Lightning Round: Bellum Omnium Contra Omnes, the Conservative Utopia.

  • I'd go even further than Greg Sargent in criticizing radical interpretations of "constitutionality." If you take the view that the 10th Amendment invalidates legislation you don't like, then you're saying that Congress pretty much can't make any laws; that is, Section 8 of Article One -- "The Congress shall have power To lay and collect taxes, duties, imposts and excises, to pay the debts and provide for the common defence and general welfare of the United States" -- is just a load of nonsense.
  • It's possible that Veronique de Rugy cares deeply about the bulk of America's taxpayers and the "potential tax increases we are all facing" when the Bush-era tax cuts expire, but that's hard to reconcile with her focus on the estate tax, taxes on dividends and capital gains, and the alternative minimum tax. In what sick world do wealthy people who have spent the past decade making themselves richer deserve to be lumped together with people who, at best, have struggled over the same period?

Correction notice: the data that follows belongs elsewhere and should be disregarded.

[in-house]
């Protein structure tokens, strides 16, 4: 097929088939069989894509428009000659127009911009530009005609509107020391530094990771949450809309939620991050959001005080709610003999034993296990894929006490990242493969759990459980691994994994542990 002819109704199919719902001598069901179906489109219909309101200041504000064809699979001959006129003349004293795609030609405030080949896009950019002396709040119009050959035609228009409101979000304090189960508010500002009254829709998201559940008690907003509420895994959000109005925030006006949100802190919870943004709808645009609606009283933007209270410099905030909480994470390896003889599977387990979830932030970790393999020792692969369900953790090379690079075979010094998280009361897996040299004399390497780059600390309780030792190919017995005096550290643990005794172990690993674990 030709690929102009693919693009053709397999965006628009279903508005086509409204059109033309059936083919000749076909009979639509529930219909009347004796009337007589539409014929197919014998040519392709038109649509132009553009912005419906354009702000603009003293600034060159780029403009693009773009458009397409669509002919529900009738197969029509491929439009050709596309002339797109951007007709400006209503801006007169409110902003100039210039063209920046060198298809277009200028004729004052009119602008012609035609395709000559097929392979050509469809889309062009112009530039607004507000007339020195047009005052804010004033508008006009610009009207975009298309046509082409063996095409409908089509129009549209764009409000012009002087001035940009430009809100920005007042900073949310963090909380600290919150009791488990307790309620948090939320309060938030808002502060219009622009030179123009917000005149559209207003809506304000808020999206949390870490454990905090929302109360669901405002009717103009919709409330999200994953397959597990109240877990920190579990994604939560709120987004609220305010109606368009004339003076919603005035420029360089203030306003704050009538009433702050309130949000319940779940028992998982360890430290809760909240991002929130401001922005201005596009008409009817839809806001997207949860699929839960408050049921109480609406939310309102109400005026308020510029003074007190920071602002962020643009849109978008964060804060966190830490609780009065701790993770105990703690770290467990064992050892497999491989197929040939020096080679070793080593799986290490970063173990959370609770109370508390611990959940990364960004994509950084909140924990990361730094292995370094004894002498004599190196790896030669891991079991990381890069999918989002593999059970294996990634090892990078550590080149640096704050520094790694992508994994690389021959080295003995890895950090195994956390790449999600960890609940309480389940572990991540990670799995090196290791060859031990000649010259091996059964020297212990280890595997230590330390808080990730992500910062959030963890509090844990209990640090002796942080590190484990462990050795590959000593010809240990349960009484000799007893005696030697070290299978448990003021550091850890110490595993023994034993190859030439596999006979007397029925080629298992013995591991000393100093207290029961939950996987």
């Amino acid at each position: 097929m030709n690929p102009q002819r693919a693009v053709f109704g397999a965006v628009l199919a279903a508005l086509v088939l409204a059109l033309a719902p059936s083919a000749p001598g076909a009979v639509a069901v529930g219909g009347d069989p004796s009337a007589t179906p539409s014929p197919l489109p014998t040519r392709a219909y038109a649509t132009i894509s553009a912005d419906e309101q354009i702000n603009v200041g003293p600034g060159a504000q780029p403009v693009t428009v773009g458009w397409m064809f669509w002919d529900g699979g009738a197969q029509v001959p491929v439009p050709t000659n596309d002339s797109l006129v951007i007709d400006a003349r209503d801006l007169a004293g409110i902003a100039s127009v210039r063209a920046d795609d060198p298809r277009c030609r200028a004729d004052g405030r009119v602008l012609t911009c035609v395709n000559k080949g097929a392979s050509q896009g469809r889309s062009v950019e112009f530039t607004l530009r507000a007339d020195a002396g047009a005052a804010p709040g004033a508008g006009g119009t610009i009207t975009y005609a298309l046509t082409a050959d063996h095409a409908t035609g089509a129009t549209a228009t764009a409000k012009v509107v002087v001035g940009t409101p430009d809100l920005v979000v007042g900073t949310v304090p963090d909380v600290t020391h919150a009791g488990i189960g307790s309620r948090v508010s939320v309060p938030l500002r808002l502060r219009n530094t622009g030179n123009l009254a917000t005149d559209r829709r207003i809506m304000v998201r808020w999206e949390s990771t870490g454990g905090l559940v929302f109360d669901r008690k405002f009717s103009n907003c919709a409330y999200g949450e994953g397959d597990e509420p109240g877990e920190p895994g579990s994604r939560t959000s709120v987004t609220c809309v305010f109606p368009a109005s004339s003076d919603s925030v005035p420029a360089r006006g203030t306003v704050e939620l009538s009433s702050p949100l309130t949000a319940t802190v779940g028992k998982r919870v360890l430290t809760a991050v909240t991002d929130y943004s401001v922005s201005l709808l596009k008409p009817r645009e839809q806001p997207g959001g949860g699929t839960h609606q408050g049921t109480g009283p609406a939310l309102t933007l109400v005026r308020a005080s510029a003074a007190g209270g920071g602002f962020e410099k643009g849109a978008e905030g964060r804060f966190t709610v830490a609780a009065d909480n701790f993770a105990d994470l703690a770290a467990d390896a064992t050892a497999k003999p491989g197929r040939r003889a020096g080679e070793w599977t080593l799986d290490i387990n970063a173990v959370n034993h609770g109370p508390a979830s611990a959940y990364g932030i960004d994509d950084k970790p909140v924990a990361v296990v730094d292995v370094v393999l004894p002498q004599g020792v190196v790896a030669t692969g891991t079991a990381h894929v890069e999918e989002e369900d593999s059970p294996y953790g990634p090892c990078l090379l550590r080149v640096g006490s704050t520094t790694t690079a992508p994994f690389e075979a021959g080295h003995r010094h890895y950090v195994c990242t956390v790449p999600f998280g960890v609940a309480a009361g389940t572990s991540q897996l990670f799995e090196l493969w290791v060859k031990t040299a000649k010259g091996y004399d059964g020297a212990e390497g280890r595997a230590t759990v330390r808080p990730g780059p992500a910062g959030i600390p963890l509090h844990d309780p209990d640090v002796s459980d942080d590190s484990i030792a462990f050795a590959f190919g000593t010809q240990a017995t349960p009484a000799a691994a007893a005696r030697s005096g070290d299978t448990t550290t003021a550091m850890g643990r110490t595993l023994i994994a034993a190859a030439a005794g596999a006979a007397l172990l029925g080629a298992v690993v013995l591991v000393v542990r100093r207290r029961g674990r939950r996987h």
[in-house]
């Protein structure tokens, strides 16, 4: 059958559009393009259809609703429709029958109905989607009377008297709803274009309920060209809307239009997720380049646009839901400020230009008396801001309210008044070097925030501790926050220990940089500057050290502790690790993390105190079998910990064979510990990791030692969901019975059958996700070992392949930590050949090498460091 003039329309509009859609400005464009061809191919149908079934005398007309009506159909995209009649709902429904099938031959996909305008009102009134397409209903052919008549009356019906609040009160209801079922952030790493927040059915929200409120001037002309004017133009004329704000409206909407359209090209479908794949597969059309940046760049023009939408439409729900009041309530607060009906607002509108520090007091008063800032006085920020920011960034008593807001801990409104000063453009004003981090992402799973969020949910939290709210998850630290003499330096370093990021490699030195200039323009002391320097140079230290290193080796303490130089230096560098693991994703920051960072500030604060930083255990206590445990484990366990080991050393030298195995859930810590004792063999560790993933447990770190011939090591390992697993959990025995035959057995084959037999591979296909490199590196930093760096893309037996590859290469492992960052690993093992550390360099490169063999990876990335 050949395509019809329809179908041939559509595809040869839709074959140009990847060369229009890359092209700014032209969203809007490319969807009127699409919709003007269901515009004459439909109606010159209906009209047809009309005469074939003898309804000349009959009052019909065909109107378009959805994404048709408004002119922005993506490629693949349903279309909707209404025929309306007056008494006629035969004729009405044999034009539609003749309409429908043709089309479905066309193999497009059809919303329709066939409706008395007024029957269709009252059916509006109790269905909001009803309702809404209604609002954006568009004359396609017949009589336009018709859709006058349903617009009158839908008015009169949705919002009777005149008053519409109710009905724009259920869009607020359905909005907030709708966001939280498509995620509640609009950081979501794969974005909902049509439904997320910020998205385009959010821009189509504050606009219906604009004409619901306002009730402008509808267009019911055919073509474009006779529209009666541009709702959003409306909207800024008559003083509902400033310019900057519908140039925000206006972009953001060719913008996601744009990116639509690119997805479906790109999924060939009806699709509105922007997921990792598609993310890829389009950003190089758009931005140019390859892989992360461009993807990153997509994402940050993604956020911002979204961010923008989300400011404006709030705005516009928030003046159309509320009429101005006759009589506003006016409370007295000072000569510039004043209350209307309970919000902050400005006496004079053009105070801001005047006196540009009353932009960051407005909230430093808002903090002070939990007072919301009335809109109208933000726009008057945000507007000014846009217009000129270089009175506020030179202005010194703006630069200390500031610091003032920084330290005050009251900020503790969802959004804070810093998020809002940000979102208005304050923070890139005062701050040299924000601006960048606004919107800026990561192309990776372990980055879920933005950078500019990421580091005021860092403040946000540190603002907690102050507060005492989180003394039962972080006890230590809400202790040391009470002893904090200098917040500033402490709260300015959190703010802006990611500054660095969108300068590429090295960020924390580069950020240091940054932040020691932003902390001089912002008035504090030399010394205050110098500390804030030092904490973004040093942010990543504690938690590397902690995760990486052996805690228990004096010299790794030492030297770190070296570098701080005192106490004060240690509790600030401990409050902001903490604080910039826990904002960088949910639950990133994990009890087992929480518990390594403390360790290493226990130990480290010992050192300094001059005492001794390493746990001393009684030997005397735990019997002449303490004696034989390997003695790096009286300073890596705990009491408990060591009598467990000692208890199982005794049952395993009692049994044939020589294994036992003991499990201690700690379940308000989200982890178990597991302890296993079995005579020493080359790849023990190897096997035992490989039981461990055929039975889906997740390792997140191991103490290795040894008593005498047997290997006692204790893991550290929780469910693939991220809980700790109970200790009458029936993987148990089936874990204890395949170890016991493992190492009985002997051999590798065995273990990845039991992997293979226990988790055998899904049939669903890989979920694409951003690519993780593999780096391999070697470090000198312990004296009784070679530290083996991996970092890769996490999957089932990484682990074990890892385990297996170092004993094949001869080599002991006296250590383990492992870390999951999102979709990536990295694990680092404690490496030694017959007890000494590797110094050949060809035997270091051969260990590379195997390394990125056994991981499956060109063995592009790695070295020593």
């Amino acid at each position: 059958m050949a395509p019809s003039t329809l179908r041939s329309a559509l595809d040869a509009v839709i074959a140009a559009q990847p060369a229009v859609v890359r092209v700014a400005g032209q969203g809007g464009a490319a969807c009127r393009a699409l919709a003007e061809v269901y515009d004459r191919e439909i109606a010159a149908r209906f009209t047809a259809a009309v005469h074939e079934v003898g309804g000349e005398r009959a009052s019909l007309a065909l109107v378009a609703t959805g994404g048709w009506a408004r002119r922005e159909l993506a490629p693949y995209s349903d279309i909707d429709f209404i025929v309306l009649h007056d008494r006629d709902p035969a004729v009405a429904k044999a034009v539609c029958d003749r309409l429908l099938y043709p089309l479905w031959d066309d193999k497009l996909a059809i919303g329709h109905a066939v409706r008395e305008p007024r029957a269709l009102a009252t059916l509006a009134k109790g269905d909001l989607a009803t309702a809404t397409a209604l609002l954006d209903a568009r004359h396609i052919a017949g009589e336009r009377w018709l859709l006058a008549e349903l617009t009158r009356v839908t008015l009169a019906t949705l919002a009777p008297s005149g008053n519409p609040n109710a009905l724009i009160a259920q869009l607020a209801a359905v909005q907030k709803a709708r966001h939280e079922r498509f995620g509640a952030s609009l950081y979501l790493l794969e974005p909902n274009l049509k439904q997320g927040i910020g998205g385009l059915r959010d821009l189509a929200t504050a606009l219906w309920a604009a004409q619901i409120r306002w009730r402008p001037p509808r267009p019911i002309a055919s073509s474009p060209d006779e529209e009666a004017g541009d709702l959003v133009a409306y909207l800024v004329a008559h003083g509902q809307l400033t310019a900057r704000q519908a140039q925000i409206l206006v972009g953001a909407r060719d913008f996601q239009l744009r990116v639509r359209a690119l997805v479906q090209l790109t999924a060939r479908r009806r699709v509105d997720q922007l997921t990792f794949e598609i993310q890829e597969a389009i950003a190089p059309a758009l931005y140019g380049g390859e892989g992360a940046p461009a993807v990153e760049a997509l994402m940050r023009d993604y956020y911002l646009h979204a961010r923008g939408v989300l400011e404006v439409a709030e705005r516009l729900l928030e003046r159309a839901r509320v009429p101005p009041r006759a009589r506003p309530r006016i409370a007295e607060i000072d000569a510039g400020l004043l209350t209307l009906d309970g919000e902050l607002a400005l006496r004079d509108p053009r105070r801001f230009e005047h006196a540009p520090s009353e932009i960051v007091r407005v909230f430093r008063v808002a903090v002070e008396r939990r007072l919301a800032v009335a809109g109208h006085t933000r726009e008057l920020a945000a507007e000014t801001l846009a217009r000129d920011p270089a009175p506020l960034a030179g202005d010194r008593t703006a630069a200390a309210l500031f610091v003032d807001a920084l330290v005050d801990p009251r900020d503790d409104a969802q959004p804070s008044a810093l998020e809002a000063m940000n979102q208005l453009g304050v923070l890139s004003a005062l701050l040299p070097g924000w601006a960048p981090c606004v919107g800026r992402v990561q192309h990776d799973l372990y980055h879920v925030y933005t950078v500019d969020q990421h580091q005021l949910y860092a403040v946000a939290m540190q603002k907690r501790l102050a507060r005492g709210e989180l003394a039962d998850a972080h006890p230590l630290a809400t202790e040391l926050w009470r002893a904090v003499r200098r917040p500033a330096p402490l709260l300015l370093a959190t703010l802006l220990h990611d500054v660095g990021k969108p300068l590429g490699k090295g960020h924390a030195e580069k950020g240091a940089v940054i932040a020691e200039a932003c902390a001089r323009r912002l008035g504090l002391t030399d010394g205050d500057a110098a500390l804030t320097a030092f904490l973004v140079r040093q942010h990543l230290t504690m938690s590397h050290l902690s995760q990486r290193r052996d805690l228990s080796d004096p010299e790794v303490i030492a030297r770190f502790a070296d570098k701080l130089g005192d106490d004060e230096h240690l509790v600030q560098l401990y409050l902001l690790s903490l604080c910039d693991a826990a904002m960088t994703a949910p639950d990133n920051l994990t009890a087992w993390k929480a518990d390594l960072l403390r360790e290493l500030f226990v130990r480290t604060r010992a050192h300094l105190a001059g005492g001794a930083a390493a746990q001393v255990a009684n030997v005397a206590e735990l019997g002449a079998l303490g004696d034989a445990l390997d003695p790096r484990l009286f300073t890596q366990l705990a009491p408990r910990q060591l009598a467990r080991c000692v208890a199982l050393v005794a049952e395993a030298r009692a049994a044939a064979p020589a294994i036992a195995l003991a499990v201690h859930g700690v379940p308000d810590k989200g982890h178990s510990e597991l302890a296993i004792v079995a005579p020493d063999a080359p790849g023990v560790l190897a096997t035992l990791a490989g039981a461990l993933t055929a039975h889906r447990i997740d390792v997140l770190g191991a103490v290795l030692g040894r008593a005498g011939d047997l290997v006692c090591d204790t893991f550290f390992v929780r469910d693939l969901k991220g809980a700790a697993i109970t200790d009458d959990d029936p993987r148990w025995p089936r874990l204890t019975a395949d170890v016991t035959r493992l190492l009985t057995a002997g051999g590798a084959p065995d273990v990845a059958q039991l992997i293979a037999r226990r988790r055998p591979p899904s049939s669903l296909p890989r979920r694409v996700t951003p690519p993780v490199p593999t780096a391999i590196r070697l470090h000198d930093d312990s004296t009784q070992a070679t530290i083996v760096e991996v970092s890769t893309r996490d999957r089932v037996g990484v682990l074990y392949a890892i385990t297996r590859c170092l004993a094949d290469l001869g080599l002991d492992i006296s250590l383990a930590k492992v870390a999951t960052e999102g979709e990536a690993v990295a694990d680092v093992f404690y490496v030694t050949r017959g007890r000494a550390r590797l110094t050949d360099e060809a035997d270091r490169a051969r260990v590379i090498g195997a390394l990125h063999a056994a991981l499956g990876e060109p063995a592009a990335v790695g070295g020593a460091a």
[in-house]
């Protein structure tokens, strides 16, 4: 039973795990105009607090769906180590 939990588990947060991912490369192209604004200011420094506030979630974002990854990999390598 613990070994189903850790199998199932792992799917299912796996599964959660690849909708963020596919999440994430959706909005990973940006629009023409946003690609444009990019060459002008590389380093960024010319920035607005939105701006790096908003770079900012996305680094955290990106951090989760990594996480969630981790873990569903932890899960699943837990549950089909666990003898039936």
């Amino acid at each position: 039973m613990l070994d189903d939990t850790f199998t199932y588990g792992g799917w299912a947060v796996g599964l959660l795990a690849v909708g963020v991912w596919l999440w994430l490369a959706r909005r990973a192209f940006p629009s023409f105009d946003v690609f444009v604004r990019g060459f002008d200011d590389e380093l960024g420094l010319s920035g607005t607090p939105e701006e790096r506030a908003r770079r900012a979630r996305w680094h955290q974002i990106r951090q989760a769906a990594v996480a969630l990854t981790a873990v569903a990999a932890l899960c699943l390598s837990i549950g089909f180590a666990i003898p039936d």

• It would be insulting to conservatives to call today's right-winger "conservative." Some examples: Jim DeMint's desire to bar homosexuals and unmarried pregnant women from teaching in public schools; Glenn Beck's insistence that slavery "started with seemingly innocent ideas"; and the right-wing blaming the victims of homophobia who are driven to suicide because of pervasive harassment. This is nothing less than the desire for legally-sanctioned dehumanization.
  • Weekend Remainders: Tom Friedman's dream candidate is already in the 2012 race; Rand Paul doesn't actually care about deficits; rudimentary arithmetic eludes Eric Cantor; the notion that America's great cities don't matter is perennially annoying; never have I wandered a college campus fervently wishing to be packing heat; and why/how was Christine O'Donnell ever allowed to become a public figure?

-- Mori Dinauer